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Trashing Lebanon
A theatre group prompts Lebanese to examine attitudes toward consumption and to consider where their trash ends up.
Last Modified: 11 Aug 2012 07:45

The average Lebanese person produces a kilogramme of garbage every day. That is 365 kilogrammes of garbage per person every year - or 1.46 million tonnes across the country. A very small part of that garbage ends up in bins or gets recycled. Trash is everywhere. In the city of Saida, a mountain of garbage on the coast has become a kind of national symbol. On stormy days, trash from Lebanon washes up on the shores of Cyprus.

For Denise Maroney, a Lebanese-American theatre producer, awareness of the scale of the problem and a drastic change in people's behaviour are the key to the solution. Her theatre group, called the (B)IM Project, has taken the initiative in bringing the problem of trash to public spaces across Lebanon.

Their performance '10453: A Story about Life in 1km2 of Trash' is touring the Lebanese coast, making people think about the dirty condition of the world they live in. The title is a play on the size of Lebanon, which is 10453 km2; but if the Lebanese continue to produce garbage at this rate and reclaiming the sea with mountains of trash, the country could very well increase in size, and everyone would quite literally live on trash.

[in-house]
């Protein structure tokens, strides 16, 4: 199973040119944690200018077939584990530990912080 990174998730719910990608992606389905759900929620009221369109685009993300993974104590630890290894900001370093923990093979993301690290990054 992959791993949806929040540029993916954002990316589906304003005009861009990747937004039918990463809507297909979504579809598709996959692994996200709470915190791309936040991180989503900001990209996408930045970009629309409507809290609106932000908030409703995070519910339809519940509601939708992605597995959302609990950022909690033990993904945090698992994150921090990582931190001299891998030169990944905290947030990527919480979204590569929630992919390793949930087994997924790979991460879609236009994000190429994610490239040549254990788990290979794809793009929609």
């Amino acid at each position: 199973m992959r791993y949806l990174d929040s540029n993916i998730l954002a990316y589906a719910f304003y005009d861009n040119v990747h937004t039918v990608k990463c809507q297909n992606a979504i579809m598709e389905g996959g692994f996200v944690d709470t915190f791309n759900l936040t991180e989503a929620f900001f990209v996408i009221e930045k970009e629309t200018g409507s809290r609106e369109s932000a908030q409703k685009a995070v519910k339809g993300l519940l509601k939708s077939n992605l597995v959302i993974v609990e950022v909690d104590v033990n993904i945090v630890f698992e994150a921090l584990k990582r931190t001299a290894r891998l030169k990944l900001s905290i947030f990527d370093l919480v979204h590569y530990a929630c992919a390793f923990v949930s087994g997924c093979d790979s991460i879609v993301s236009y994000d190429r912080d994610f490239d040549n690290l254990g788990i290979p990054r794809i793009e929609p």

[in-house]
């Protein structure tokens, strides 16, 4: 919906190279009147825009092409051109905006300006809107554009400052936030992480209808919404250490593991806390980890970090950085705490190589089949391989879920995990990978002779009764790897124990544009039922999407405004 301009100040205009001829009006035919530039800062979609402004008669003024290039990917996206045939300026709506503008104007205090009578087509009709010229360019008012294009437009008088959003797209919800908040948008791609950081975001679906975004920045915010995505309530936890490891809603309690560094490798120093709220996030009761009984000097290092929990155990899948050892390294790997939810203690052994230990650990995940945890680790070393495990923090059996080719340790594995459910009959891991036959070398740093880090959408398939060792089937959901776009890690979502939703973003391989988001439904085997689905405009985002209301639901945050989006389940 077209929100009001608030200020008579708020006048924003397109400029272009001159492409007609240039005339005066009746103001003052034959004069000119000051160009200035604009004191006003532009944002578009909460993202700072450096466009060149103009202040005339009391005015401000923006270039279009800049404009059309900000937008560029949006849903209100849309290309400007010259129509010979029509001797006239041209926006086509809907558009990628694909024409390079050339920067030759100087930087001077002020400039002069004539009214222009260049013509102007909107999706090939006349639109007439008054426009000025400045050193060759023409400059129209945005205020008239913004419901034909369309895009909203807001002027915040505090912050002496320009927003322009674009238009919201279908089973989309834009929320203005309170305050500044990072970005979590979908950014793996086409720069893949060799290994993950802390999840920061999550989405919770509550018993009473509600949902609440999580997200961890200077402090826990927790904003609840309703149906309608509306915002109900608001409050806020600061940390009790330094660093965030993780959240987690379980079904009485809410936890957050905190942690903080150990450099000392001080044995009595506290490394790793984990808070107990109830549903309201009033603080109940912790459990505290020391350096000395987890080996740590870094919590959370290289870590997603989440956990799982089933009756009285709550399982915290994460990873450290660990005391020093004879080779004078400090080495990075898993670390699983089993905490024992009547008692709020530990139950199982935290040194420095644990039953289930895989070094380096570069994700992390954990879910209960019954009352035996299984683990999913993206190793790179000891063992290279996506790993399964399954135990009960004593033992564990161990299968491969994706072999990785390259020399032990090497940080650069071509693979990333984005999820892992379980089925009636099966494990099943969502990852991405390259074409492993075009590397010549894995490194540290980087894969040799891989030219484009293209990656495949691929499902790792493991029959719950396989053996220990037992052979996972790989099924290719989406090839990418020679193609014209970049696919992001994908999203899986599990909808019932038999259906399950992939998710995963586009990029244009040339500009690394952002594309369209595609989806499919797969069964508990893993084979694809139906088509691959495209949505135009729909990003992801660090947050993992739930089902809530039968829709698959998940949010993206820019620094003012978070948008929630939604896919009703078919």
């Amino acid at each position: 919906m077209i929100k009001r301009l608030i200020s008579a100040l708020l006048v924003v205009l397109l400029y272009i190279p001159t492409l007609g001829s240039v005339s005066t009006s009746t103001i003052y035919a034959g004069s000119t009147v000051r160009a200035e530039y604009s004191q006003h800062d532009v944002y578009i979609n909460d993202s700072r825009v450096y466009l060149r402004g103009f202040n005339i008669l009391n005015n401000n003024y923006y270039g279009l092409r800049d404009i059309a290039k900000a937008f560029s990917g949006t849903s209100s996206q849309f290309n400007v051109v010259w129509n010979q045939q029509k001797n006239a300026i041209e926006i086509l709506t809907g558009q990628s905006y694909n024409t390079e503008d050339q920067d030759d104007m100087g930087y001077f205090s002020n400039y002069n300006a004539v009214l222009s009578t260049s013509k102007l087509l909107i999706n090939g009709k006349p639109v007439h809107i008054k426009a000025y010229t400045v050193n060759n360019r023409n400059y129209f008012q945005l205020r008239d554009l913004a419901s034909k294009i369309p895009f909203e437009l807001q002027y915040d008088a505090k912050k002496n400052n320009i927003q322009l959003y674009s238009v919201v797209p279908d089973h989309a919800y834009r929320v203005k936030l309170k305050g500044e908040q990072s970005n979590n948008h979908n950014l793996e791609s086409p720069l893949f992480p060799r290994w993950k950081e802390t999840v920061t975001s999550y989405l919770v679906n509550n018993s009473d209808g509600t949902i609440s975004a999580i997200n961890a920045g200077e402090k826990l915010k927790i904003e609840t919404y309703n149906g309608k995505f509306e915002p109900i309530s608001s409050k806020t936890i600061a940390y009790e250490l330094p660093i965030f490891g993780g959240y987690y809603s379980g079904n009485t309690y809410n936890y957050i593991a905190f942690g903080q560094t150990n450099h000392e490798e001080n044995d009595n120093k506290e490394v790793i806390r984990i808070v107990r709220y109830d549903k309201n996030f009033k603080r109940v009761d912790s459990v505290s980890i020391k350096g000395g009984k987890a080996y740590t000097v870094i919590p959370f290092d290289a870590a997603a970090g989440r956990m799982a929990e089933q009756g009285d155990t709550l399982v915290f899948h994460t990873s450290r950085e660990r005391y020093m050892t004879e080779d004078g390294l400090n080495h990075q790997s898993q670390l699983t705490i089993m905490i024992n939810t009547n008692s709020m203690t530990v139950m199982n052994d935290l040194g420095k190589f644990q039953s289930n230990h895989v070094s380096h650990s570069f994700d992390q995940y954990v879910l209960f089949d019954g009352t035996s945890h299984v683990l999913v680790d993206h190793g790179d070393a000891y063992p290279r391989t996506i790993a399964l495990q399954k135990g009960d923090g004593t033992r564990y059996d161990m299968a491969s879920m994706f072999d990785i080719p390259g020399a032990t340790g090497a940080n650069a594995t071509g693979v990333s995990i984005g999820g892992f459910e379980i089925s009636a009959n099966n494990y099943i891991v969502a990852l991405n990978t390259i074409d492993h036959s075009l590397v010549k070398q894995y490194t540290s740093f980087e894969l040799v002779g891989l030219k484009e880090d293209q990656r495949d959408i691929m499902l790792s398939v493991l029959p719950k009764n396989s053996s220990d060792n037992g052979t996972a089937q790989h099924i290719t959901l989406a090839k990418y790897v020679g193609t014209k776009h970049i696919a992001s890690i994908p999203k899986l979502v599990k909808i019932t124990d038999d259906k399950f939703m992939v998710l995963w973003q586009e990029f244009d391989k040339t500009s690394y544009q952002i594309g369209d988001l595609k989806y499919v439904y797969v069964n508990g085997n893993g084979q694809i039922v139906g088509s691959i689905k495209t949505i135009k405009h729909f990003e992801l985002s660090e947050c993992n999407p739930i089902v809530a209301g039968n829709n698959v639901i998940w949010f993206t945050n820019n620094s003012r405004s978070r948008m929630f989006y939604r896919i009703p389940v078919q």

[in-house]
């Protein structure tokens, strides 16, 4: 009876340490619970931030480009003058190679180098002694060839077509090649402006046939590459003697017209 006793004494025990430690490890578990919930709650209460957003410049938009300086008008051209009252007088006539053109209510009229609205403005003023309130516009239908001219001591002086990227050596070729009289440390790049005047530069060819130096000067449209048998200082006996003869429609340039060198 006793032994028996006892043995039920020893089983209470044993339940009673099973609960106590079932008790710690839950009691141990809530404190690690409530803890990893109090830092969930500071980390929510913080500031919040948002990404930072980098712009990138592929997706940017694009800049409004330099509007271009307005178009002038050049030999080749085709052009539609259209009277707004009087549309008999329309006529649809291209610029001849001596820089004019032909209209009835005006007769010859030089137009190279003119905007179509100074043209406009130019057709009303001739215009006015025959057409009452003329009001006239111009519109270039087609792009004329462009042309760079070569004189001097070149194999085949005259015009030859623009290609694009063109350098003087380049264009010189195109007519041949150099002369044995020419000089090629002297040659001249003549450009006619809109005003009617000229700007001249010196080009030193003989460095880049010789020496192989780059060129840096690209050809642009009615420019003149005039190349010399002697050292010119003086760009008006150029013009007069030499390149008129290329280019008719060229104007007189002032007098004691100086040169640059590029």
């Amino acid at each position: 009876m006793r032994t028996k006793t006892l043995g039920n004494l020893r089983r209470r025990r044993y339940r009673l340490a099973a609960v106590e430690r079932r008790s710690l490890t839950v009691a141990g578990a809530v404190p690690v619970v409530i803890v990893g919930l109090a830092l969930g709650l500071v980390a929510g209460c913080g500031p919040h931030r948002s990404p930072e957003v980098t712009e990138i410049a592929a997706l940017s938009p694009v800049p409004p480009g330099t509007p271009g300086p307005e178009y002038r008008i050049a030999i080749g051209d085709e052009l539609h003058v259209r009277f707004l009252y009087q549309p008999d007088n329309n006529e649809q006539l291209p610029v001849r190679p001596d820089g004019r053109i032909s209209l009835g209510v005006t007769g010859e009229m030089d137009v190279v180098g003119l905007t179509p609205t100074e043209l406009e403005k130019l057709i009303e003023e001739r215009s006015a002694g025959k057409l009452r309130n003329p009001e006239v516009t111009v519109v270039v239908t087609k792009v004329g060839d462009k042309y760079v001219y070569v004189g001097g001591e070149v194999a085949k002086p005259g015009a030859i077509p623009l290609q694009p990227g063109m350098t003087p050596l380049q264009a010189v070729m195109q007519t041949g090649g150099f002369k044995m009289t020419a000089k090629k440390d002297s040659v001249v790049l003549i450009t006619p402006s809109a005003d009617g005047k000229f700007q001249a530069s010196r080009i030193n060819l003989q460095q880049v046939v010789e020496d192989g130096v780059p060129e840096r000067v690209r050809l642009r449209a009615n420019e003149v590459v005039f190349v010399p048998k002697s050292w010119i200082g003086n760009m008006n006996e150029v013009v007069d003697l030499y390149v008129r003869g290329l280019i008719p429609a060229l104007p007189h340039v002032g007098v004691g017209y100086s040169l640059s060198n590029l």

For months, the artists collected everyday refuse from the Lebanese community. The discarded materials were reclaimed and designed as the set, costumes and props. Using powerful images of everyday garbage, humour and solid facts, the play examines Lebanese attitudes towards consumption, and prompts them to consider where their trash ends up. The team hopes that this will be the first step towards encouraging recycling, and improving Lebanon's environment.

Zeina Aboul-Hosn takes a seat in the final performance, to see how the audience reacts.

 
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Source:
Al Jazeera
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